Did You Know Strep Can Cause OCD Symptoms? Learn About PANDAS/PANS in My Interview with Beth Maloney

Most of us know that Strep can attack our joints. Most of us know that Strep can attack our heart. But did you know that Strep can attack our brain? It hides behind OCD symptoms. It hides behind children who all of a sudden are afraid to eat, afraid to sleep. Who start to wet the bed. Who start to rage. Who start to develop compulsions, tics and struggles they’ve never had before. It hides under the mystery and denial of PANDAS/PANS.

Every parent with a child with OCD or anxiety should know and understand PANDAS/PANS. The idea that a strep infection can cause OCD symptoms should be clearly understood.

What if I told you that a simple Strep infection gone undetected, unnoticed, untreated can quietly make it’s way to the brain. What if I told you it can do so symptom-free until one day your child starts to develop OCD symptoms. Symptoms that can be mislabeled and misdiagnosed. Symptoms that won’t go away. Symptoms that therapists and doctors will shrug off as classic OCD. Symptoms that without antibiotics and medical intervention are there for the long hall for years to come.

As a child therapist I didn’t understand PANDAS. And then one day my child developed issues around eating. Not the “I’m picky about my food” kind of eating. No, it was more like the “I am paralyzed with fear and I will starve to death rather than eat” kind of issue.

No one can completely understand PANDAS until their child evolves into something they don’t recognize. Until their child is consumed with irrational fears and thoughts. Until their child is barely able to function or eat or sleep.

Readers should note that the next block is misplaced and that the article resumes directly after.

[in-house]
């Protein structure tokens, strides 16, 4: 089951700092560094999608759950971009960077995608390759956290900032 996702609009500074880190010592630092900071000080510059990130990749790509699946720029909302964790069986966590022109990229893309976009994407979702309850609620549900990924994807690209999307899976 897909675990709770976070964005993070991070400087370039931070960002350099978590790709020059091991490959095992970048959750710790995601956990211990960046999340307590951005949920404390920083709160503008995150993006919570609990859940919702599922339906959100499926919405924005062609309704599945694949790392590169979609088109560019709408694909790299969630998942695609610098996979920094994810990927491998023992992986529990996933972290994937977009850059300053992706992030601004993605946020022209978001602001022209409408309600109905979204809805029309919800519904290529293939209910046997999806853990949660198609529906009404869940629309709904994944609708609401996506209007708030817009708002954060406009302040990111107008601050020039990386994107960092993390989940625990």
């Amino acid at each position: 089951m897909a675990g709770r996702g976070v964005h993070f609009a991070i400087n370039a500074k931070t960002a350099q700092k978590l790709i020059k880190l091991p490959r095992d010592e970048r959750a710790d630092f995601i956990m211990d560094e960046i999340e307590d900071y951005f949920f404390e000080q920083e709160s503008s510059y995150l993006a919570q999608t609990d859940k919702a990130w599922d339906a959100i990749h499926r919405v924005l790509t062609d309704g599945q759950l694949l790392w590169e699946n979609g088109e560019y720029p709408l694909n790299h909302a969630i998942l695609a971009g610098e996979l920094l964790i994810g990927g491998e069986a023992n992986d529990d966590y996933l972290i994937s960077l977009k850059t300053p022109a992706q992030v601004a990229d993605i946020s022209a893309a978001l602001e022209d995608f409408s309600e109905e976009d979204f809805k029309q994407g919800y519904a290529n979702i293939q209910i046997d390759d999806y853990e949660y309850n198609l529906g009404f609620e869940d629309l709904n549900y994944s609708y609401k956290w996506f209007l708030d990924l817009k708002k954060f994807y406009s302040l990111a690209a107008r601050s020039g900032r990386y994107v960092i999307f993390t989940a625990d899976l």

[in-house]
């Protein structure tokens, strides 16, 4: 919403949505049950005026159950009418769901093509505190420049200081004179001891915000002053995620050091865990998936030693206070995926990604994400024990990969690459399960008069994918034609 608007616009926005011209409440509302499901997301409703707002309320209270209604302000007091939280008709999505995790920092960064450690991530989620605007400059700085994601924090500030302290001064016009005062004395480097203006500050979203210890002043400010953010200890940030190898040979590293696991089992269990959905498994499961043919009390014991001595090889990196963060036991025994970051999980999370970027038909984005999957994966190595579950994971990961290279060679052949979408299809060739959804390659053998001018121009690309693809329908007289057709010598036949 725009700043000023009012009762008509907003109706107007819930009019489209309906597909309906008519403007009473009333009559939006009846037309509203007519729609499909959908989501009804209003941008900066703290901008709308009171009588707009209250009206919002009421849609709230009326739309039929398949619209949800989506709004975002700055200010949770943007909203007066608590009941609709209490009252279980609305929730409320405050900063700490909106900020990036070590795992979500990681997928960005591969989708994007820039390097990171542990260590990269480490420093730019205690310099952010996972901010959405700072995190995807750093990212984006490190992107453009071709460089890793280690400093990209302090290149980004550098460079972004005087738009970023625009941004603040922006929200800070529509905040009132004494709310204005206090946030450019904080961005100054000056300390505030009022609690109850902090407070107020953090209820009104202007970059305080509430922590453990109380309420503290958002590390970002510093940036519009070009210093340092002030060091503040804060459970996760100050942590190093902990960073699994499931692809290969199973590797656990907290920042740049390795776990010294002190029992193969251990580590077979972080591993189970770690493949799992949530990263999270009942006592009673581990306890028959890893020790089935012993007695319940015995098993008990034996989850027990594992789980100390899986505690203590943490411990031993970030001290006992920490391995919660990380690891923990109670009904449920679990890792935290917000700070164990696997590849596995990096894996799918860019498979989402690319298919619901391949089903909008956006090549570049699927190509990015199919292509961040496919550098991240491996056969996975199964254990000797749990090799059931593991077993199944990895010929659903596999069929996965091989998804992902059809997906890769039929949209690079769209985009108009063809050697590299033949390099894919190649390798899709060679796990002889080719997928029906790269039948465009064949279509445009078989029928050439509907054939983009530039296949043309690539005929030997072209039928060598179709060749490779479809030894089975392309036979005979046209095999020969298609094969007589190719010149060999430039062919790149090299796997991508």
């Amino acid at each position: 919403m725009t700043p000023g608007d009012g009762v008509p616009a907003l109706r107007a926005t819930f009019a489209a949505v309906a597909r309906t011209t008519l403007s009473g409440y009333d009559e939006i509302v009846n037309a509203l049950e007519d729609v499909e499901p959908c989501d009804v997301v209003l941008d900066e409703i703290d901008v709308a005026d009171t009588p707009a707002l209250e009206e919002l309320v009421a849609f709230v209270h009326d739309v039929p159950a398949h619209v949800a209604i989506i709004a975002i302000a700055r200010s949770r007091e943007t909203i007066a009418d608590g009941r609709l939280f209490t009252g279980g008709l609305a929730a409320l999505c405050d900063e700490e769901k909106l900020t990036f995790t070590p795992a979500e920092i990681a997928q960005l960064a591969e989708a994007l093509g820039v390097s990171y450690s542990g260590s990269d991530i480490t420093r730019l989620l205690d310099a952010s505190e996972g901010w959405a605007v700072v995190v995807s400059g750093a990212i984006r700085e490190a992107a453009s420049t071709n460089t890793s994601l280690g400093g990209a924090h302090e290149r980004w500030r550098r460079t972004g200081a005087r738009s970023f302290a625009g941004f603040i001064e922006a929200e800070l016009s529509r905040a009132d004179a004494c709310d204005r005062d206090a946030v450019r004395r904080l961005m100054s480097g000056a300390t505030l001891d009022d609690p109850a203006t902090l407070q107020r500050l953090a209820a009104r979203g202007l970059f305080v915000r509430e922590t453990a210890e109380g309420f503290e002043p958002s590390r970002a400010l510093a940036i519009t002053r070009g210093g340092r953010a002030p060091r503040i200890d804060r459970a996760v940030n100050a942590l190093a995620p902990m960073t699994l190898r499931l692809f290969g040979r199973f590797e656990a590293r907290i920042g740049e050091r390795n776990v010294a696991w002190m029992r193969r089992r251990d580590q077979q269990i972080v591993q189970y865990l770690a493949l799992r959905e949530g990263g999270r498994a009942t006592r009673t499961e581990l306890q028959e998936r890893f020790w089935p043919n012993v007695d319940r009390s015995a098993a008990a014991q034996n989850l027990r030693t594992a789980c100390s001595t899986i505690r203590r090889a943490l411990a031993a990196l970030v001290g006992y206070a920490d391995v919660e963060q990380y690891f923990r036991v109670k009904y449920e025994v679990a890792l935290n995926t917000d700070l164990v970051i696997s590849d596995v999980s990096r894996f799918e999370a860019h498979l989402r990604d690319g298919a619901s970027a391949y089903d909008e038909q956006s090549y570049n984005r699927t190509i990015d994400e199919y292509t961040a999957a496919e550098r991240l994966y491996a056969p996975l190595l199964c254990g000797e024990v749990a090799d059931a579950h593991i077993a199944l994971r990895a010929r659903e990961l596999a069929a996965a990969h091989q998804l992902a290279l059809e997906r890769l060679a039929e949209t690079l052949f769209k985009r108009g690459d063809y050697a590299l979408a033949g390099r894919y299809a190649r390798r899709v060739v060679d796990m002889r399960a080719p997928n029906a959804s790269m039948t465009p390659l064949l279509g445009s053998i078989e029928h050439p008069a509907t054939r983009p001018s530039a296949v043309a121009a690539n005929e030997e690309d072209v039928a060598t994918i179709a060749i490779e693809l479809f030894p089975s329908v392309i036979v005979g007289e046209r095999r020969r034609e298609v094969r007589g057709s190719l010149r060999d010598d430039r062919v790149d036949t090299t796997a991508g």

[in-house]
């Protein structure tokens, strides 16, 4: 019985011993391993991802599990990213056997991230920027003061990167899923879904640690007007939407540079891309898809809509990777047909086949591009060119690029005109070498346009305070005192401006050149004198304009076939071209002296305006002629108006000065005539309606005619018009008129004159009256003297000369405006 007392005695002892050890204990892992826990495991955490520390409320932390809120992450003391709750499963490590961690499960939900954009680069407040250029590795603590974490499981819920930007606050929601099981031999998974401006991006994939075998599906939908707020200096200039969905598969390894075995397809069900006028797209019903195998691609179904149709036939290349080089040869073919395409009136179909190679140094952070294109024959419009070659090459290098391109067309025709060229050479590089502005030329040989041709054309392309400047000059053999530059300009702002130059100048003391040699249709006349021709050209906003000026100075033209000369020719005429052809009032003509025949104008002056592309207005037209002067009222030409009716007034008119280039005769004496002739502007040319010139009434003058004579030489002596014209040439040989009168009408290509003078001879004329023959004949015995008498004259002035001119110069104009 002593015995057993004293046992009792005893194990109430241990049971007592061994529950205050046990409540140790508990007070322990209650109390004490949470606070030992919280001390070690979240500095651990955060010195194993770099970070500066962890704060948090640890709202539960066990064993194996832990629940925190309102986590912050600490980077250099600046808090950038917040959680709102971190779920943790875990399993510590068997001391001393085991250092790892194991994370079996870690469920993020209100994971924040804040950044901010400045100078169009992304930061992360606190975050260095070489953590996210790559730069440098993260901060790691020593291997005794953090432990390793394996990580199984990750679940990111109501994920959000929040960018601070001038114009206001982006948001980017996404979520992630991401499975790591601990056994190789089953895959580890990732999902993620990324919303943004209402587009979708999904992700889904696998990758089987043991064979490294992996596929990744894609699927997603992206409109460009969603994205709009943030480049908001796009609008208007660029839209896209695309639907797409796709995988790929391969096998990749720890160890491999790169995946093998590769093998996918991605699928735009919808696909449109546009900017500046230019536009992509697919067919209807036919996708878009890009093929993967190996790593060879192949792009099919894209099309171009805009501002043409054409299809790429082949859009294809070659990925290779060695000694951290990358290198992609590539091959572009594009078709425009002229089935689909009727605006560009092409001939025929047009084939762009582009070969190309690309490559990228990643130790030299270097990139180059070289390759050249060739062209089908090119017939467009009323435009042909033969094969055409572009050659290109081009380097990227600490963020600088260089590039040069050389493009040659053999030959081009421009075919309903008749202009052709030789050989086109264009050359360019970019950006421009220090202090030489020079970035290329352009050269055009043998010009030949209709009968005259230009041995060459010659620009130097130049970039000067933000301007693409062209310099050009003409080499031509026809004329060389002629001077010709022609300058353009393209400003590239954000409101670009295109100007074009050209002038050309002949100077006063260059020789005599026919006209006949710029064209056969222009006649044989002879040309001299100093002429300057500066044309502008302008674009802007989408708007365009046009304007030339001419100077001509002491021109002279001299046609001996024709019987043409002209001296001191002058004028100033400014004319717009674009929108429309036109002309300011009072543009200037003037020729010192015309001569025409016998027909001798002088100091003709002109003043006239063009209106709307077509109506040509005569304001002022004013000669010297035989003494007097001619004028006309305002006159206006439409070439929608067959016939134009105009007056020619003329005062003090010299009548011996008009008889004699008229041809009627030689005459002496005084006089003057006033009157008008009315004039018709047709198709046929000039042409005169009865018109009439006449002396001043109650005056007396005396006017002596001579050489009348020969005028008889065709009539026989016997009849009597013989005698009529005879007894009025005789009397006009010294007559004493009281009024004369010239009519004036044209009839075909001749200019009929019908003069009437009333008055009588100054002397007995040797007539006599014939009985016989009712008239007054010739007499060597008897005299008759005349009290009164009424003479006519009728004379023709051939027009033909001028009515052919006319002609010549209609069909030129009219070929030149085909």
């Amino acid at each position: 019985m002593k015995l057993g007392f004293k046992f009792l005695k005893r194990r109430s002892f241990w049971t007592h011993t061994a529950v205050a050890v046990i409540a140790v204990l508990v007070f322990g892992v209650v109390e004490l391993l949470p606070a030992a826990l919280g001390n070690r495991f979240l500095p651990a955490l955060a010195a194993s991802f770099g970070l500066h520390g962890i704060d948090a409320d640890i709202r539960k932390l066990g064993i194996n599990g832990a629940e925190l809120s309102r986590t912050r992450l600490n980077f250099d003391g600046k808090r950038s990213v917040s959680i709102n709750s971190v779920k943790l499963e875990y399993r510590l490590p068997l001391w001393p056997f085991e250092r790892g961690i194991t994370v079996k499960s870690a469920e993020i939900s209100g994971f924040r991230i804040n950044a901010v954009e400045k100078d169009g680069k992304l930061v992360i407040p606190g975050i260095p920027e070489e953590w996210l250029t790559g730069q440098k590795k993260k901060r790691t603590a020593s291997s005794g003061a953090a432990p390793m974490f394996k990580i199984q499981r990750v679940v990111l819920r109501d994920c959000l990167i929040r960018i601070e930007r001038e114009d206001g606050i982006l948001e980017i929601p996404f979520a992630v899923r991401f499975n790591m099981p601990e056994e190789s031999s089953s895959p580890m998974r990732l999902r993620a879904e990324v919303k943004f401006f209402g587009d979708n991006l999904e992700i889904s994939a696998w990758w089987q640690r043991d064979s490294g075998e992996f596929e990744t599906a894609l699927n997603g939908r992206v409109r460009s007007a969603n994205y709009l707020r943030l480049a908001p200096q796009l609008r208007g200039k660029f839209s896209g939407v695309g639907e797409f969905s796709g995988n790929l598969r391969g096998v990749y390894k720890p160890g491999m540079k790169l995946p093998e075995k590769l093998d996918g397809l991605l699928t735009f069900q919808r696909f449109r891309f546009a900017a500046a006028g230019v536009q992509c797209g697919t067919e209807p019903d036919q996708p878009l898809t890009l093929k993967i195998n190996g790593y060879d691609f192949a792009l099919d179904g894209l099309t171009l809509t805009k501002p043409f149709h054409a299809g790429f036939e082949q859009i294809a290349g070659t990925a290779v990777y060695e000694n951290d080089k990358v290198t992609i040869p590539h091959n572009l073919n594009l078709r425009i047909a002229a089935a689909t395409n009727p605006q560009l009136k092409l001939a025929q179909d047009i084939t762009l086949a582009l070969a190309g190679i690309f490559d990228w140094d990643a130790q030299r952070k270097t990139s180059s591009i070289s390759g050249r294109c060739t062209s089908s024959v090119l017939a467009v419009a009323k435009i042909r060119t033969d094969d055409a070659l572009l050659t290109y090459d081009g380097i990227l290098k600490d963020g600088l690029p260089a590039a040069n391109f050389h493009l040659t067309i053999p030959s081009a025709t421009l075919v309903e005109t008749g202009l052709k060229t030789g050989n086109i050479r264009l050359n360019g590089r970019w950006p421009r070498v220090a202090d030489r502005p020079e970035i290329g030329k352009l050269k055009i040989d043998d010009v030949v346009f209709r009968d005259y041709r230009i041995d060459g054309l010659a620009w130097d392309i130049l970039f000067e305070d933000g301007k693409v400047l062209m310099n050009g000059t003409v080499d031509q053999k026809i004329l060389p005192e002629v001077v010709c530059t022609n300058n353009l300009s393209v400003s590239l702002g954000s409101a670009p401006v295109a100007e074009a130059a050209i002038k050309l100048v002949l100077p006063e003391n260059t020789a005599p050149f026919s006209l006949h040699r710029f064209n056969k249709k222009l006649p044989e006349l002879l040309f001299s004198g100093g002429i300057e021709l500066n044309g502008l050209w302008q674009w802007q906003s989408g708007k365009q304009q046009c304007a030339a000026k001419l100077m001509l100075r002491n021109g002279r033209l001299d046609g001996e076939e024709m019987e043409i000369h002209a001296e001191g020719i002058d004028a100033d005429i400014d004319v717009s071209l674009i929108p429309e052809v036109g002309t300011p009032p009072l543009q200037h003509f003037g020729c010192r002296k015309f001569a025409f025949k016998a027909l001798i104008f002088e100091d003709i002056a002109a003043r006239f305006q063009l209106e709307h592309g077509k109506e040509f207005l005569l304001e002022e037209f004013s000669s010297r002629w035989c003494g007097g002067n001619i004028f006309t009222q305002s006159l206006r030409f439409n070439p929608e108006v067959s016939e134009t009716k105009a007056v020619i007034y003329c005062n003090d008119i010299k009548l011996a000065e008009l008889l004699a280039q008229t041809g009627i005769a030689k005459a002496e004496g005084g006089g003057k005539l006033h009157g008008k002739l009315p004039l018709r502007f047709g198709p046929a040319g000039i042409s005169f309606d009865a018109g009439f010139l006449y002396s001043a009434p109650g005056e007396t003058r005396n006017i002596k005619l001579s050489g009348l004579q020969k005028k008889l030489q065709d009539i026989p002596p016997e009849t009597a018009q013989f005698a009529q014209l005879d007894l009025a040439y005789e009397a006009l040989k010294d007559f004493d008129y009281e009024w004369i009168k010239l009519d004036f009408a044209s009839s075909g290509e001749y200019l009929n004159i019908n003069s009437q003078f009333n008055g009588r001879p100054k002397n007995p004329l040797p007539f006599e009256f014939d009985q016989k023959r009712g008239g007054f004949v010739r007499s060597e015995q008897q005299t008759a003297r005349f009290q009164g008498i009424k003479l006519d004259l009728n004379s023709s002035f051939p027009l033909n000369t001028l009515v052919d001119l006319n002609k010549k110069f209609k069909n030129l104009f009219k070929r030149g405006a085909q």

The cruel reality of PANDAS is it doesn’t respond to your typical OCD protocol. I know, I am an OCD specialist. The irony is not lost, trust me. I did all the usual things. I got my son into Exposure Response Therapy. I got him on SSRIs. Nothing helped. Until I finally embraced the possibility of PANDAS and put him on antibiotics.

Over a year I had watched my son slowly wilt into a 40-pound bag of bones. When his shirt was off I could clearly count all his ribs. Panic would pulse through my body. I had watched my son inspect his food. He was overwhelmed with fear. What if the food was watching him from heaven? What if the food tasted weird? What if the flavor stayed in his mouth forever and ever? What if he throws up? What if he gets too full and gets sick? No amount of debating or rationalizing would subside these irrational thoughts. I watched as mouthfuls of food were spit out. As mounds of paper towel consumed more food than his body did. As food got refused and his list of acceptable foods went down to three things.

Two days on antibiotics my son whispered to me, “Mom, food doesn’t scare me anymore!” I watched him as he sat at the dinner table, his small frame leaning over a plate, as he asked for more. I let him stay up late that night. Afraid to interrupt the miracle. Relief pouring out of me.

He is now eating more. He is now open to Exposure Response Prevention challenges. He wants to get better. He tells me when he has new fears. We challenge his irrational thoughts and we eat anyway. We still have a battle ahead of us, but we are finally on the right track.

Do you want to learn more about PANDAS/PANS? Beth Maloney is the author of Saving Sammy and Childhood Interrupted. She is wise and passionate. She is a voice in the darkness, when so many professionals and doctors refuse to accept a condition that is stealing our children away.

It is time PANDAS/PANS comes out of the darkness. That parents, therapists, medical providers educate those around them about this condition and don’t blindly deny something that clearly exists.

Please join me and listen to my interview with Beth. She offers great insight and suggestions for those wanting to educate themselves more on this condition. Frankly, we can’t afford not to. Listen here:

[Post recording Beth Maloney contacted me to clarify that strep can sometimes be difficult to treat with Penicillin alone. For that reason, Amoxicillin and Augmentin are the preferred choices because they both combine Penicillin with clavulanic acid, thus producing a more robust response.]


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Beth Maloney’s Books and Site:

Visit her site at PandasHelp.com

Other PANDAS/PANS Books:


Other PANDAS/PANS Resources and Support:

PANDAS Network

PANDAS Physicians Network

International OCD Foundation’s Fact Sheet on PANDAS/PANS



My Kids Not Crazy